The risk owner will monitor the risk and track it until you come to a resolution or the project’s completion. Usually, this comes in the form of risk meetings or regular risk updates via project risk management software.

The most important element of risk monitoring is ensuring there’s transparency. Keeping everyone on the same page is priority one for any great risk management process. has your back for managing risks

Arguably the greatest feature offers to the risk management process is transparency.

Anyone on the team has the ability to identify, flag, and add to the risk issue log board — as shown below — which acts as a form of digital risk register.

Make an initial risk assessment

Start cataloging your risks using our project risk register template. has a handy Risk Register Template that makes it incredibly easy to measure risk probability and determine its corresponding owner.

As risk presents itself you can easily flag it with's digital risk register.

It also shows probability calculations, categories, and risk status, so every project management professional and risk manager has full visibility.

You can start filling it out by brainstorming risks in a meeting with your project team. Think about what can go wrong with each process or deliverable, and make a list. But risk identification is only the beginning. For the list to be useful, you need to prioritize likely or potentially devastating risks.

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Assess impact and probability to prioritize which risks to tackle.

Once you’ve got a list of risks, you want to rate their potential impact and probability of happening with a risk analysis.

A qualitative risk analysis sticks to rough estimates on a number scale. But our template also has room for a quantitative risk analysis that estimates the impact in actual dollar amounts.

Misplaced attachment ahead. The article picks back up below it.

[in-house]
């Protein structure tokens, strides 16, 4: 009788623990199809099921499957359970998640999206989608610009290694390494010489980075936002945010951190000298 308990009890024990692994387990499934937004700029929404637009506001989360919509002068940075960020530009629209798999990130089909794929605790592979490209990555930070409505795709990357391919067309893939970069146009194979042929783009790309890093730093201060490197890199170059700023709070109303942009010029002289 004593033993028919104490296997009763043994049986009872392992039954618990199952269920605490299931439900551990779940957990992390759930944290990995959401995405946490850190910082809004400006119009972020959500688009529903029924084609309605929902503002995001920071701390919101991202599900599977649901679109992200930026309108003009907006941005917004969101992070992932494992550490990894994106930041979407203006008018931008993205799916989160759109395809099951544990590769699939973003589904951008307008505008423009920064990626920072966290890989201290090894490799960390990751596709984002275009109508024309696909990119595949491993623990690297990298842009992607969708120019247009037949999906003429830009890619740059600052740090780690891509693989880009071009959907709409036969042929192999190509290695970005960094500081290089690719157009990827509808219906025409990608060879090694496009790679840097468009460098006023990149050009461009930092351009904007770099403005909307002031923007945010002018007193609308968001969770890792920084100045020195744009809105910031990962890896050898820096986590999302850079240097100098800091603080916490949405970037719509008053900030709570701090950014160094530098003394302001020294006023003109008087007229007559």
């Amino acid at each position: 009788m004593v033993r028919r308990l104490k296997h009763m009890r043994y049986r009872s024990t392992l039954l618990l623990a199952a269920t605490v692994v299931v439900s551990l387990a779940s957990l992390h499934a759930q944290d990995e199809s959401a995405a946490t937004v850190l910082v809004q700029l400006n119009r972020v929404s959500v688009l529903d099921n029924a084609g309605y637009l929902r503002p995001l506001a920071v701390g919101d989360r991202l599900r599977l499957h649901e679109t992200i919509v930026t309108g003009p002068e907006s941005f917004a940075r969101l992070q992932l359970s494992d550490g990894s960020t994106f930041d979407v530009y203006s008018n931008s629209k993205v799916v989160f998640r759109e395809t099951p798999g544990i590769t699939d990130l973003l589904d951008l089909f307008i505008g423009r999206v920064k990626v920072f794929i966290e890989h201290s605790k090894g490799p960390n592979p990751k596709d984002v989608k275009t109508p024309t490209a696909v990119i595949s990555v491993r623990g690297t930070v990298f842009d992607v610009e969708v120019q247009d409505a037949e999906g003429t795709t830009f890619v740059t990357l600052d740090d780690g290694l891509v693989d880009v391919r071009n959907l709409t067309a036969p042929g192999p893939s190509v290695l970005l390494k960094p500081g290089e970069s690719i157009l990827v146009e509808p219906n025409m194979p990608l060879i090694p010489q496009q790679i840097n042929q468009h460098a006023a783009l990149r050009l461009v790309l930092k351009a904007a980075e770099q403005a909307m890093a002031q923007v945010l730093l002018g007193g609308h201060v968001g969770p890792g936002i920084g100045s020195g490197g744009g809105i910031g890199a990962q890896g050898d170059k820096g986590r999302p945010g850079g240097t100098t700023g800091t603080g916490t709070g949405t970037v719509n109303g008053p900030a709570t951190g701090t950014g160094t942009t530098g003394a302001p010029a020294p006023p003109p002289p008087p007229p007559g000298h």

Project risk register potential impact

A realistic estimate can help your team understand the gravity of the situation.

Assign a risk owner to enforce your risk management plan.

With a vague risk management plan and no responsibility, chances are nothing will change. To counter that, mobilize your team and reduce your risk exposure by assigning a risk owner to every high-risk event.

Assign risk owner in

For the highest-priority risks, create a contingency plan where you outline your risk response strategy.

Monitor projects closely with real-time dashboards and multiple sources.

With’s robust native integrations, you can easily sync data from multiple sources to keep your team up-to-date. For example, you can keep up with leads and customer relationships to troubleshoot the effect of a marketing campaign or new feature you released. CRM integrations

You can then use custom widgets to build a reporting dashboard that makes it easy to keep up with even the smallest developments in real time.

Create custom dashboard

When every decision-maker has access to real-time data, your company starts making better long-term decisions as a whole.

Share access directly with stakeholders to keep them informed.

Only 27% of companies are satisfied with reporting on key risks, according to AICPA research.

Risk reporting satisfaction graph

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With, you can easily share and control guest access to relevant boards and dashboards. That way, every external stakeholder can stay up-to-date or even contribute directly to the risk assessment and risk response.

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Don’t leave project success up to chance

A whole host of things can impact or derail even the least complex projects.

From cyberattacks to changes in regulations, to competitors launching a new product, or a supplier going bankrupt, the possibilities are endless. With project risk management, you can monitor these risks and have contingency plans in place to prevent or recover from disaster.